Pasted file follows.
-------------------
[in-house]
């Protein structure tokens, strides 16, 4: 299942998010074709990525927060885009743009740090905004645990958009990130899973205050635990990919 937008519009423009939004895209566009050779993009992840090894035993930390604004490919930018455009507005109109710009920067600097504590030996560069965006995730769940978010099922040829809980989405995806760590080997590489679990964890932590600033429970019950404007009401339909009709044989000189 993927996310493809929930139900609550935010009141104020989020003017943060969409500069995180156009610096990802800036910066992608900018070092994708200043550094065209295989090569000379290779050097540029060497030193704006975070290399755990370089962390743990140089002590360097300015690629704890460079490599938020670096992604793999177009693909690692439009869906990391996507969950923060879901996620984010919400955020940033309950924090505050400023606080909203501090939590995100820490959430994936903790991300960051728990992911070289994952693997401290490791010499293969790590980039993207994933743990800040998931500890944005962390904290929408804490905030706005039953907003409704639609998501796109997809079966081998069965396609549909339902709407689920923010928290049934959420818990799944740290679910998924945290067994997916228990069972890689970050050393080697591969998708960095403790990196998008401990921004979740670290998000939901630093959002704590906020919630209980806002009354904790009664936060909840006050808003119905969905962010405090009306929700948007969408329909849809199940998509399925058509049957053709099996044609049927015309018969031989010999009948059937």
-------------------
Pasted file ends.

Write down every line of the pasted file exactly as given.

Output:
[in-house]
């Protein structure tokens, strides 16, 4: 299942998010074709990525927060885009743009740090905004645990958009990130899973205050635990990919 937008519009423009939004895209566009050779993009992840090894035993930390604004490919930018455009507005109109710009920067600097504590030996560069965006995730769940978010099922040829809980989405995806760590080997590489679990964890932590600033429970019950404007009401339909009709044989000189 993927996310493809929930139900609550935010009141104020989020003017943060969409500069995180156009610096990802800036910066992608900018070092994708200043550094065209295989090569000379290779050097540029060497030193704006975070290399755990370089962390743990140089002590360097300015690629704890460079490599938020670096992604793999177009693909690692439009869906990391996507969950923060879901996620984010919400955020940033309950924090505050400023606080909203501090939590995100820490959430994936903790991300960051728990992911070289994952693997401290490791010499293969790590980039993207994933743990800040998931500890944005962390904290929408804490905030706005039953907003409704639609998501796109997809079966081998069965396609549909339902709407689920923010928290049934959420818990799944740290679910998924945290067994997916228990069972890689970050050393080697591969998708960095403790990196998008401990921004979740670290998000939901630093959002704590906020919630209980806002009354904790009664936060909840006050808003119905969905962010405090009306929700948007969408329909849809199940998509399925058509049957053709099996044609049927015309018969031989010999009948059937």